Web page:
Cheap palm oil is in demand: it is in frozen pizza as well as in lipstick and detergent. However, to grow, the oil palm tree prefers a tropical climate, which is exactly the climate that rainforests need. Thus, it is no wonder, that countries located in these latitudes cut down rainforests, in order to cover the worldwide demand for this neutral vegetable oil by cultivating oil palm plantations. For example, Indonesia and Malaysia are with nearly 90 percent of the traded oil (as of 2018), among the largest palm oil producers in the world – with disastrous consequences for nature.
But after all: Already in 2015, the Malaysian state Sabah signed an agreement with the Rhino and Forest Fund e.V. (RFF) for the reforestation of the rainforest. This is now supposed to be put into action. Under the lead of the RFF and together with the researchers from the Leibniz Institute for Zoo and Wildlife Research (Leibniz-IZW), the Borneo’s forestry authority is planning to convert an area of about 15.5 hectares of oil palm plantation back into rainforest. This way, the much-needed wildlife corridor for Borneo’s endangered wildlife is to be recreated. A research team from the Leibniz Institute and environmental experts from Zurich will scientifically accompany this process. Because so far, there is a lack of scientific research in practice, concerning reforestation. With this model project, the RFF wants to close this knowledge gap. At the same time, the newly won insights will be used as a blueprint for future reforestation projects.
Purchase of Land-links Between Wildlife Reserves
The first step towards realizing the goals was the purchase of the oil palm plantations between the isolated wildlife reserves Tabin and Kulamba in the east of the Malaysian state Sabah. Both protected areas are central to the conservation of highly endangered species such as the hairy-nosed otter, Borneo orangutan, Sunda clouded leopard, Borneo elephant and Borneo-Banteng. Robert Risch, board member of the RFF and employee at the Leibniz-IZW: “With the signing of the purchase agreement at the current Heart-of-Borneo-Conferencein Kota Kinabalu in Malaysia, a breakthrough in the creation of a significant wildlife corridor is sealed”. Risch adds: “In order to prevent a massive species extinction, isolated forest areas must be re-connected promptly. For this, costly acquisition of specific oil palm plantations areas and their conversion into protected areas is essential. It is very surprising that nobody has done this before.”
Research on Soil Quality and Repopulation
To begin with, the land acquired by the RFF through donations will be converted into protected areas by the Government of Sabah. Subsequently, it will be reforested with natural rainforest by the RFF, so that the fragmented areas of rainforest are combined again. “The challenge consists of the investigation of the optimal transformation of oil palm plantations and their degraded soils into near-natural rainforests,” explains Dr. Philippe Saner, an expert in environmental studies from Switzerland and founding member of the RFF, “the insights gained from this, enable us to form statements about an optimal reverse engineering for the future”.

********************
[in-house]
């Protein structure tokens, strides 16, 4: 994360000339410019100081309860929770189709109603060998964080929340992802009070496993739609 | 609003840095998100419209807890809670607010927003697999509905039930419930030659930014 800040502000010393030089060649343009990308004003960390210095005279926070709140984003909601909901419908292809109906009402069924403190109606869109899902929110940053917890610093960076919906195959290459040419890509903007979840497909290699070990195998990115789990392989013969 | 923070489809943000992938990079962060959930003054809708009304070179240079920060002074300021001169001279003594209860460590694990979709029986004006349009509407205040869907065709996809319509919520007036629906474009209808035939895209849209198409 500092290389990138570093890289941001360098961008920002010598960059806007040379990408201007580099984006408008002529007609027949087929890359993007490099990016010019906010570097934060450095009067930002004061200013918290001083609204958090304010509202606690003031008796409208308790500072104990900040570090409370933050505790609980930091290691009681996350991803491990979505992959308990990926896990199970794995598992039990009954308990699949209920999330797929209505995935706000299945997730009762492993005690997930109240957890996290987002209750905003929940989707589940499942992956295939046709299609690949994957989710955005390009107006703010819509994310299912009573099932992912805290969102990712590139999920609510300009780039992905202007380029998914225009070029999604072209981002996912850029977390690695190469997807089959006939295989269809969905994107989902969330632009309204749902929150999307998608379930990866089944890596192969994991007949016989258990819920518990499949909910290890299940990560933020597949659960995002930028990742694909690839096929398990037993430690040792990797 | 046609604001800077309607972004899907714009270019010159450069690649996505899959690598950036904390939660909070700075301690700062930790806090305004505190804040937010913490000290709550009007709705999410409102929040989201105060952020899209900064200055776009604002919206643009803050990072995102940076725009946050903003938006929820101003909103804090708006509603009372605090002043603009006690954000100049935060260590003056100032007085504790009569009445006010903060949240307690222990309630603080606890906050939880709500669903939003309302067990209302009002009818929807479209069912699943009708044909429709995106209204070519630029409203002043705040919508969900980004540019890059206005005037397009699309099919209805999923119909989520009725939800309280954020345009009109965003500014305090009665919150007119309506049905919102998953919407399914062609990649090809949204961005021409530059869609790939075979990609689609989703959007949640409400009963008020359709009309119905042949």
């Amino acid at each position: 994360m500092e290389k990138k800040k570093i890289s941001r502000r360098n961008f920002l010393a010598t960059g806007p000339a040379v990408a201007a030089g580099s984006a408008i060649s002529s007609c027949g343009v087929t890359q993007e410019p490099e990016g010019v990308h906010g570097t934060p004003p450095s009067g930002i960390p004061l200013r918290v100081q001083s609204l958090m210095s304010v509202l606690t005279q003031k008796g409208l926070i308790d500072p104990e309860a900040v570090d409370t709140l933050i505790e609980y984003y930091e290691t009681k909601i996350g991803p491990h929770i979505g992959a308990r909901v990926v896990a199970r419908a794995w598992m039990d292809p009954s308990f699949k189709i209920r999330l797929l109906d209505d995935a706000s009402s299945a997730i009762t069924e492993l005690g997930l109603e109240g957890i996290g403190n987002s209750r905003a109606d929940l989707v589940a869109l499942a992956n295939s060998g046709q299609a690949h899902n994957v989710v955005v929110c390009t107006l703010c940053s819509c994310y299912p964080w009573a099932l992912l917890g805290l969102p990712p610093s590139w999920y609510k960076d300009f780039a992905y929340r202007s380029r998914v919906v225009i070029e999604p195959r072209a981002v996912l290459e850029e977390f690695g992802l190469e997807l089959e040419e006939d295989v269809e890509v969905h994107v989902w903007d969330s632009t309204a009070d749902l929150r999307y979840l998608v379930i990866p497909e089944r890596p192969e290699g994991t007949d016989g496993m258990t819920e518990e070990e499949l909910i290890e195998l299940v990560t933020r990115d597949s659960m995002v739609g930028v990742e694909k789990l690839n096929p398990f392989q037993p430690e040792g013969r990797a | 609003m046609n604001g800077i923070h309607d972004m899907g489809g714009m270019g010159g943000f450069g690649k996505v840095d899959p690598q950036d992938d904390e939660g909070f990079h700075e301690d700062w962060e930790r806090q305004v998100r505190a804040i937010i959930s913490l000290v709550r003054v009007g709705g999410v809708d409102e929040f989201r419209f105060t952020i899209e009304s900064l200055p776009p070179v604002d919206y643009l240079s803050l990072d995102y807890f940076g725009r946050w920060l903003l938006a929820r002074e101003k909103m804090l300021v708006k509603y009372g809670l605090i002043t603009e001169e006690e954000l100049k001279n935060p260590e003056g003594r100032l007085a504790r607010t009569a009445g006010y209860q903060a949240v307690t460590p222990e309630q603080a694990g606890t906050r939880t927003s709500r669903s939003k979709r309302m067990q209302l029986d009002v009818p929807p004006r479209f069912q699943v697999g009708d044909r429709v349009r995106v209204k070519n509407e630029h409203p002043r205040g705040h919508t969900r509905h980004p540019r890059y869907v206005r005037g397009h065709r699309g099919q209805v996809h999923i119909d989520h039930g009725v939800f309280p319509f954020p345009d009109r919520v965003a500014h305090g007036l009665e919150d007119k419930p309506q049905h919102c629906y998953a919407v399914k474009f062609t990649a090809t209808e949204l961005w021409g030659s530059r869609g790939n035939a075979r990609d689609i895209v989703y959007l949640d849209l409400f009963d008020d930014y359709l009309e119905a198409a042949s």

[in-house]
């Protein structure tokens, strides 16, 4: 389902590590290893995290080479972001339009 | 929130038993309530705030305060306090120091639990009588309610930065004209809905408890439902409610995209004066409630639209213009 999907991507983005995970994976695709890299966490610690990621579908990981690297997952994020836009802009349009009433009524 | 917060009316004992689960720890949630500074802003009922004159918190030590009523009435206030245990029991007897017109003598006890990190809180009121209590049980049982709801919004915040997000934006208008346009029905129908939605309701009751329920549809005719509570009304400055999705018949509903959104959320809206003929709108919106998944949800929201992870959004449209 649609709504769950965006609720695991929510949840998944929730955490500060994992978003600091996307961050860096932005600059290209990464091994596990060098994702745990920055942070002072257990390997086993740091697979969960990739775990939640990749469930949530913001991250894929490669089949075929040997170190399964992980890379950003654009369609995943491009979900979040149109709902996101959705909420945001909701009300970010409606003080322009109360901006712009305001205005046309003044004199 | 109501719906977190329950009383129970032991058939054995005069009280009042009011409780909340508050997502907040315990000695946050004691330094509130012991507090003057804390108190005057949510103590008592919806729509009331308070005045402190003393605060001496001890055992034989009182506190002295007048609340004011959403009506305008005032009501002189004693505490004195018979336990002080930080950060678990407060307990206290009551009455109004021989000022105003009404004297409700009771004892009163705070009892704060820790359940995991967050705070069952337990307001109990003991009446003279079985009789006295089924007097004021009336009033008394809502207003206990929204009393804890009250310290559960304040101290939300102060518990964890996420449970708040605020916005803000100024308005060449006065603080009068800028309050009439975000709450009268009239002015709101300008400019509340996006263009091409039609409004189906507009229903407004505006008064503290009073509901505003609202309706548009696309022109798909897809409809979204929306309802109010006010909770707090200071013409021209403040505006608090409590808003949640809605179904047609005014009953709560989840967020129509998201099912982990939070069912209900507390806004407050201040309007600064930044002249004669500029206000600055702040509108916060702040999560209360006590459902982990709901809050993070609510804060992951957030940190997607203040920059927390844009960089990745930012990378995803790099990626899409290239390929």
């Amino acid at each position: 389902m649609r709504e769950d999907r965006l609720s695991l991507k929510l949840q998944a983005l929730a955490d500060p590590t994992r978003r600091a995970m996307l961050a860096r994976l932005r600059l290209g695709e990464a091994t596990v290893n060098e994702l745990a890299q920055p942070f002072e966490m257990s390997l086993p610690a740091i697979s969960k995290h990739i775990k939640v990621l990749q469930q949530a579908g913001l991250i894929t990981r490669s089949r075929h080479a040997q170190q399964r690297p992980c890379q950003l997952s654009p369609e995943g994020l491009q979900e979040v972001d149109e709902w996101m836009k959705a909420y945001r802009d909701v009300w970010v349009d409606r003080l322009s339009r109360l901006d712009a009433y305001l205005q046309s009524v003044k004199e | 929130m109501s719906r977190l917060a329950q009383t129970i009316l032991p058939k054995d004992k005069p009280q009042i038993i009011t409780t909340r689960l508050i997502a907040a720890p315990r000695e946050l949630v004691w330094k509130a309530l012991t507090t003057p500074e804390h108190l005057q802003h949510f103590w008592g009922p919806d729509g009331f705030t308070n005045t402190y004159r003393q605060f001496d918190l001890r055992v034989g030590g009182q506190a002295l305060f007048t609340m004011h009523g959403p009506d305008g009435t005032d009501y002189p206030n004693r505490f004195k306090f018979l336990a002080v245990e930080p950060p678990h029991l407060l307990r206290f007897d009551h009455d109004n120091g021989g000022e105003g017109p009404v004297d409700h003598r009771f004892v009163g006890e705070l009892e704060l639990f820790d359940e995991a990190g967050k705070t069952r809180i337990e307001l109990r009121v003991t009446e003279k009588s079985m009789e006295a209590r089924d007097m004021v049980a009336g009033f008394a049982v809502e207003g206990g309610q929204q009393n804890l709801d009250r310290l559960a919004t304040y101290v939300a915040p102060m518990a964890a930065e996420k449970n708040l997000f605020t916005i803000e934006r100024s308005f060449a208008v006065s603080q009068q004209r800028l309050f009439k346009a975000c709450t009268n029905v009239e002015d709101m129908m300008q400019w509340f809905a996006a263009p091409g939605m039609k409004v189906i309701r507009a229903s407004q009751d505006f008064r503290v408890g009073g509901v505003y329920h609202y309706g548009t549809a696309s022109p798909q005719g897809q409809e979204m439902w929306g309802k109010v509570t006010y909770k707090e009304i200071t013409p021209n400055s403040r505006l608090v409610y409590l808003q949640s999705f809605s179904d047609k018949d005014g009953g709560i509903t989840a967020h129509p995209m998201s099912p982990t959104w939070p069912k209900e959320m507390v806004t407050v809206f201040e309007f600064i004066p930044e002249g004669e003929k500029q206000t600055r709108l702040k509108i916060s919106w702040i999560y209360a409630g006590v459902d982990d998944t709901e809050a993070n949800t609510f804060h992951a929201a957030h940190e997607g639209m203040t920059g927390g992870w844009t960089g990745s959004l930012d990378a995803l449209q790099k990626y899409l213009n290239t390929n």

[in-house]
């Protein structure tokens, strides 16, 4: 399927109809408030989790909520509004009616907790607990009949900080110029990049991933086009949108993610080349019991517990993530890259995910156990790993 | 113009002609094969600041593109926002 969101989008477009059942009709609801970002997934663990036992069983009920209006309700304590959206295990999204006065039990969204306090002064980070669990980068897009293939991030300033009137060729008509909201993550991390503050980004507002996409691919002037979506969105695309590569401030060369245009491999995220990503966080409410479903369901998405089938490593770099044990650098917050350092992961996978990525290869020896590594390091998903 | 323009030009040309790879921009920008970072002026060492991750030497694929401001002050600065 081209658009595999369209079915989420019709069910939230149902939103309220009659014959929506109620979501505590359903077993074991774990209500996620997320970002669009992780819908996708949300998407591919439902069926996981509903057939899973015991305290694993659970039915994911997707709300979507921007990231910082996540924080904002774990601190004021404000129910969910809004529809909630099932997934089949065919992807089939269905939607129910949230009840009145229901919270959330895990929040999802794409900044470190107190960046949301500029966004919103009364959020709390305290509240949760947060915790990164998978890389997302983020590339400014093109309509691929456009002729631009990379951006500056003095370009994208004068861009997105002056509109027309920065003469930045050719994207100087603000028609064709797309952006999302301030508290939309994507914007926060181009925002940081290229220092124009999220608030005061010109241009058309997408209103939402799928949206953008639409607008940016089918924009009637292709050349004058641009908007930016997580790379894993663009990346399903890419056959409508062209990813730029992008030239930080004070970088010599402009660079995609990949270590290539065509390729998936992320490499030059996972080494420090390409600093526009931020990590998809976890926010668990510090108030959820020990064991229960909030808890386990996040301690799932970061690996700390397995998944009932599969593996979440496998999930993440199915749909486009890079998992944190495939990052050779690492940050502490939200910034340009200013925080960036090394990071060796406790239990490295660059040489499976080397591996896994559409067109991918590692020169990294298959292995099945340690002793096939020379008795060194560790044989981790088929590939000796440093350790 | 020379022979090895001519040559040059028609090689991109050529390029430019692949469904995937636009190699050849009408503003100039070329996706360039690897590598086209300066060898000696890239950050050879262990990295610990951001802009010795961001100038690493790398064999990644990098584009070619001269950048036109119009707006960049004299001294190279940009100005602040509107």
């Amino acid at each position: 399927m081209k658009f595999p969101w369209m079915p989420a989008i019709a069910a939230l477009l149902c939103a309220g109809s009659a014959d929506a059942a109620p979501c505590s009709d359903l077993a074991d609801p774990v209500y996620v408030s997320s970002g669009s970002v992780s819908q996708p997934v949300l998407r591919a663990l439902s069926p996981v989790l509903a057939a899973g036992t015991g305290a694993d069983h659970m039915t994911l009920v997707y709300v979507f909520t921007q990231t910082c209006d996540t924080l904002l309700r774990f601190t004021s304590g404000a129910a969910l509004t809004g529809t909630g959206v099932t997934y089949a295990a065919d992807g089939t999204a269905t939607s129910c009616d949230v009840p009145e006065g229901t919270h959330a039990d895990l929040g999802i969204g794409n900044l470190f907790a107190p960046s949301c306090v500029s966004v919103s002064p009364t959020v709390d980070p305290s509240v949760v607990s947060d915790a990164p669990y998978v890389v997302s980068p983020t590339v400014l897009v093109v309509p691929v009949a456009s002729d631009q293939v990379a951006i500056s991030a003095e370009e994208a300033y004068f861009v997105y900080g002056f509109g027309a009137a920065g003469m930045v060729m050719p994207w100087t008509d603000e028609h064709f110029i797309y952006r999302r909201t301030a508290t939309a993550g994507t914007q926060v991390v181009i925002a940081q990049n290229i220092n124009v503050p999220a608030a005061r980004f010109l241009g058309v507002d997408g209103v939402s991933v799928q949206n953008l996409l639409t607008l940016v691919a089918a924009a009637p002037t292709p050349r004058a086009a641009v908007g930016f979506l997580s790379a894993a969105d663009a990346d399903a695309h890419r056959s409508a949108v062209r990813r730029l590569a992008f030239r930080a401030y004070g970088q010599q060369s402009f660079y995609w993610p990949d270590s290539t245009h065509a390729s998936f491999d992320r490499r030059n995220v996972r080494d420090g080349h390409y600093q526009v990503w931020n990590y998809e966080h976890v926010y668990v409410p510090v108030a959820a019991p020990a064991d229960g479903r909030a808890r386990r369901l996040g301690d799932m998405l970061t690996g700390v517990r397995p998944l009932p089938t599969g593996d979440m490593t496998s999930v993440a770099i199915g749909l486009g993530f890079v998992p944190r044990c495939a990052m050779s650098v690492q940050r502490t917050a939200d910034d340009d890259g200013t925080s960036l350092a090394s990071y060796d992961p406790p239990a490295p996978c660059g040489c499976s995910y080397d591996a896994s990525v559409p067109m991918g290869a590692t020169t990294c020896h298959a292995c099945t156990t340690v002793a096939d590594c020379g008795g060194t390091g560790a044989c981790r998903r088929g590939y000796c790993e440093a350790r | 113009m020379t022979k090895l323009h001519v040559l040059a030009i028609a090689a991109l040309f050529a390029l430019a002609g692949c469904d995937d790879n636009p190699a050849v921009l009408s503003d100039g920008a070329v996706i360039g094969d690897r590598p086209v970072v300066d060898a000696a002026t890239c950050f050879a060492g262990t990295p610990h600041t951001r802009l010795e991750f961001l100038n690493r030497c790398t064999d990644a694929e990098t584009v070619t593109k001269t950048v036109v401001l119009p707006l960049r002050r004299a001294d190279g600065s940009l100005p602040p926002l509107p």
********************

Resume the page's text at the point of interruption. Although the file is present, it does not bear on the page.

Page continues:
However further research topics will also be looked into, such as the repopulation of the species-poor areas by wild animals. “So far, the loss of biodiversity is primarily being investigated”, explains Dr. Petra Kretschmar, ecologist at the Leibniz-IZW and member of the RFF board, “we however want to find out, how much time it takes, until the species-poor oil palm plantation areas can regain their original biodiversity after renaturation”. Thus, the scientific monitoring of the entire transformation process will be used to make recommendations for a future sustainable transformation of agricultural land to semi-natural rainforests.
Funding and Sponsors Wanted
Through additional purchases – which are also funded by donations – the wildlife corridor is to be expanded continuously over the next few years. Currently, scientists are looking for funding from governmental sources. Steven Seet, head of Science Communication at Leibniz-IZW and board member of the RFF emphasizes: “Also for business enterprises this provides a great opportunity to make a sustainable contribution to nature and to set the course for future generations.”
With its activity, the pilot project also contributes towards implementing the Aichi Biodiversity Goals of the international environmental agreement “Convention on Biological Diversity (CBD)”. At the same time, it also fulfills the climate goals adopted at the UN Climate Summit in 2014, where it was agreed to reforest 350 million hectares of forest by 2030 and restore degraded land.
Background on RFF
The German-based RFF is active in Borneo since 2010. Together with the Sabah Forestry Department and with the support of the Sabah Wildlife Department, it has already managed to transfer over 2.000 hectares of endangered forest area into strictly protected habitat. Furthermore, it reforested 24 hectares of destroyed rainforest areas. For its achievement in the protection of habitats, the association received an award from the Malaysian government of Sabah, today at the Heart-of-Borneo-Conference. “We are (also) very proud, that the government of Sabah has officially honored the RFF today, for its hitherto achievements in habitat protection and would like to thank the local authorities for the great and longtime support”, said Risch. The RFF is a start-up company of the Leibniz-IZW and is funded by the Leipzig zoo since its establishment in 2009.
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